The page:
BY GEOFF HOBSON
Like the showman he is, rookie receiver Peter Warrick picked his coming out party on the night everybody came out to party at Paul Brown Stadium.
All Warrick did during the stadium opening was score his first NFL touchdown on a trick play, set up another touchdown by tricking the Bears, touch the ball seven times for a first down or touchdown four times, and start one tradition.
While smiling all the way.
This first-round pick had a night James Francis, Alfred Williams, Dan Wilkinson or Ki-Jana Carter never had in Cincinnati during the Bengals' 24-20 preseason win over Chicago.
"He's laughing all day, but he gets serious at some point. He and Dugans," said quarterback Akili Smith of Ron Dugans, Warrick's fellow Florida State receiver who also scored his first pro touchdown Saturday night.
After scoring the Bengals' first PBS touchdown with two seconds left in the first quarter on a 14-yard end around to the right coming off Smith's fake handoff up the middle, Warrick scaled the end zone wall and got lifted into the first row by the fans. He calls it, "The Paul Brown Leap."
"Did you see it? I told you what I was going to do," said Warrick to a reporter who had wondered last week what Warrick might do to celebrate. Asked if he liked the name, "The Paul Brown Pounce," instead, he shook his head.
"Leap sounds more exciting," Warrick said.
And Warrick exudes excitement. He made a hellacious inside cut to score his touchdown on a drive he kept alive earlier on third-and-two. Smith shoveled a pass to him out of the shotgun formation for a seven-yard gain. It was the Bengals' first first down in a dreadful game they trailed, 14-0, and had gained all of a dozen yards.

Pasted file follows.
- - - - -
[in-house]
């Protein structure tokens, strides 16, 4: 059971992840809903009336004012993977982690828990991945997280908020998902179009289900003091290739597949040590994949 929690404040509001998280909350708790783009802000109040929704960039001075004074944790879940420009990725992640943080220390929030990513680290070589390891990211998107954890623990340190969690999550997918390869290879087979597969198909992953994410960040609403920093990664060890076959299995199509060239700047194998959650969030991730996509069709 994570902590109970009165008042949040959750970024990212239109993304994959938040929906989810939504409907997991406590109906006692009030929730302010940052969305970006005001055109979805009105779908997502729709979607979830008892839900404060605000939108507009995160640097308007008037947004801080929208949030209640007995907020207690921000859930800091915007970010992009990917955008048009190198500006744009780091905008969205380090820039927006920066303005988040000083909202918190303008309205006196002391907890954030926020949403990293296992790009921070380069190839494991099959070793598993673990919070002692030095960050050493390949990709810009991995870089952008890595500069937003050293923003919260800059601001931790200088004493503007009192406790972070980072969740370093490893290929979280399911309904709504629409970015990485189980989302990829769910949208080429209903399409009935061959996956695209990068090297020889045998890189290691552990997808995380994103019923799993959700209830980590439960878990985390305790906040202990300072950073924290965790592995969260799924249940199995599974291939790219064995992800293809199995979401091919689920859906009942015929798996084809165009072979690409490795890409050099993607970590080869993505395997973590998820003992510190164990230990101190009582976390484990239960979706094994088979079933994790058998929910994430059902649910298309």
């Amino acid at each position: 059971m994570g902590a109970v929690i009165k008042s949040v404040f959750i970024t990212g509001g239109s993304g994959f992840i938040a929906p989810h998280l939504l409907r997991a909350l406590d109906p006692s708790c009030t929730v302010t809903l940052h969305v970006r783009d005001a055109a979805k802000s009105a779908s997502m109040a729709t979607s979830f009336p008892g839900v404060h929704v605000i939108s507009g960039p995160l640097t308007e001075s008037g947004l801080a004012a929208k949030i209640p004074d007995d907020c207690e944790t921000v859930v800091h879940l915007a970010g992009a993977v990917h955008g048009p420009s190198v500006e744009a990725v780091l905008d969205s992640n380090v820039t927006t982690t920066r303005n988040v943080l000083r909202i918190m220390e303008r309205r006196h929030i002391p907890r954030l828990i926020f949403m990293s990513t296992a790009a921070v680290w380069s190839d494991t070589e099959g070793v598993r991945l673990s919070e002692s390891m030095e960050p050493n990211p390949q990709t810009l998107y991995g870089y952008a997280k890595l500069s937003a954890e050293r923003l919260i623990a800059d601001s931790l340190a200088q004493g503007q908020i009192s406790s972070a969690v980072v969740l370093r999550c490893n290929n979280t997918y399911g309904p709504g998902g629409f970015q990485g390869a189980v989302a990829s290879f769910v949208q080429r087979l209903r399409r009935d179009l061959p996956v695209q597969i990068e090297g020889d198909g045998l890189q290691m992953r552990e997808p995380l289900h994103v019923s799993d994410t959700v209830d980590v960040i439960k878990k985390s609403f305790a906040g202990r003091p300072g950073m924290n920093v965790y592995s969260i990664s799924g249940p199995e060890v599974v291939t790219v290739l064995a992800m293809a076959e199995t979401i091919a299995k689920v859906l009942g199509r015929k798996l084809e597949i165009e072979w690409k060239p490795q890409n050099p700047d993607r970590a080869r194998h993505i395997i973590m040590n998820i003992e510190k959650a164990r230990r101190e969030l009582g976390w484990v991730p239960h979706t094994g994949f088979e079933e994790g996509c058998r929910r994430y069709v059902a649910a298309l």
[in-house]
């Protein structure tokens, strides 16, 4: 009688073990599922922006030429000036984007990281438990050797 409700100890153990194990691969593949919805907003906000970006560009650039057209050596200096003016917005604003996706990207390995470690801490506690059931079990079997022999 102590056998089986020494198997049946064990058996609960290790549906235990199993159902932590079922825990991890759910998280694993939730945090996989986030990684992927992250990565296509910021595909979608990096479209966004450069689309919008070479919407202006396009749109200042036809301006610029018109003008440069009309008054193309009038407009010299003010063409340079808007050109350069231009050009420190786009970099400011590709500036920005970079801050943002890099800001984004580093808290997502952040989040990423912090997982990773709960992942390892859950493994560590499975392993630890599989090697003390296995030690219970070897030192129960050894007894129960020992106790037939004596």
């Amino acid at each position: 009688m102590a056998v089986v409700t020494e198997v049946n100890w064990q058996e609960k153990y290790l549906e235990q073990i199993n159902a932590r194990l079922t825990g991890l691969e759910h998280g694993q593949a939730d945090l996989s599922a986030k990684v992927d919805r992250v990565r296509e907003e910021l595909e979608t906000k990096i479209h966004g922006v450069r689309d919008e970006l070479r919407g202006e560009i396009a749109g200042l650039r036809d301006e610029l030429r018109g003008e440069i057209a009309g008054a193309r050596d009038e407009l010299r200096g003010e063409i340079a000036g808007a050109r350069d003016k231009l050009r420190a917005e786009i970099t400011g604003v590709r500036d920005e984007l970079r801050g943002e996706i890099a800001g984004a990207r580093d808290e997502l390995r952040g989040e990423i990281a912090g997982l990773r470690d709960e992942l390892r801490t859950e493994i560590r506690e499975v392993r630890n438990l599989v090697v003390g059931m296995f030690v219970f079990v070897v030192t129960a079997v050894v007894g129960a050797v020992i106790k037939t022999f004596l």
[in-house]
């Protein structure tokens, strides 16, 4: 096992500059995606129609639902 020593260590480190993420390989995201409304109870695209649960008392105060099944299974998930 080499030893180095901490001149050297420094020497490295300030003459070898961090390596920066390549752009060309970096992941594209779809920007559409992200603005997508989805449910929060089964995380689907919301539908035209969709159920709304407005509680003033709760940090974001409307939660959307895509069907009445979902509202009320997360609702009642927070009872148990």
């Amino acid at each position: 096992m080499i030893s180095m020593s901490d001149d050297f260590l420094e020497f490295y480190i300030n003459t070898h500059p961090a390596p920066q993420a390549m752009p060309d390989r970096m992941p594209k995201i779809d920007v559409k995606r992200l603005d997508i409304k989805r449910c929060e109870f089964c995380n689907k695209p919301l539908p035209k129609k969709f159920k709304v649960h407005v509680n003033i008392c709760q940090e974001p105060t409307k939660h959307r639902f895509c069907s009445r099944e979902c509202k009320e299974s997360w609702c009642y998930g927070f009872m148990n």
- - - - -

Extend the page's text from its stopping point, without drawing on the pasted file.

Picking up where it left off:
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"Akili got us all excited," said Warrick, recalling what Smith said in the huddle. " 'We're down by 14, but that doesn't mean nothing.' So everybody moved on from that. Once we got that first first down, the crowd got into it. We need our crowd to back us up, but I know the only way our crowd is going to back us up is if we go out and do what we did tonight."
Warrick made the play of the night on his touchdown run when he drove Chicago strong safety Tony Parrish to his knees on a simple cut.
"For real?" Warrick asked when told the defender flat fell down on the fake. "Just instinct. He was coming up fast and he was on the outside, so I just went inside him. I got a great block from (wide receiver) James Hundon."
Warrick opened the next touchdown drive making his biggest gain, a 23-yard catch on Smith's sideline dart. On their last touchdown drive, the Bengals showed how much confidence they have in their rookie when they went to him in one-on-one coverage on a fourth-and-one play-action pass from the Chicago 16. When Warrick went up in the air, cornerback Jerry Azumah climbed up his back and got called for interference, setting up Smith's three-yard touchdown pass to Dugans on the next play.
Warrick nearly got another first down on the first team's last series of the game in the third quarter when he caught a nine-yard pass over the middle on third-and-11, but lost the first down when he tried to make a lateral move. It's about the only thing coach Bruce Coslet can find wrong with his game at the moment.
"He's got to learn sometimes not to dodge that last guy, but he will," Coslet said. "He got away with that in college quite often, but last week a bunch of defensive linemen fell on his back and this week he didn't quite get the first down one time. But he's an exciting player with tremendous hands. Nice, soft, big, plucking type hands. The sky's the limit for him and he's a hard worker. He wants to do it our way and he's into it."
Warrick paused at his locker as he ripped tape off his body, rolled it into a ball and shot a basketball free throw toward a waste basket.
"I can do this, too," he told reporters.
Told he did everything Saturday night but throw a pass, Warrick smiled. He once threw a touchdown to Dugans at Florida State.
"That's coming, too," said Paul Brown Stadium's showman.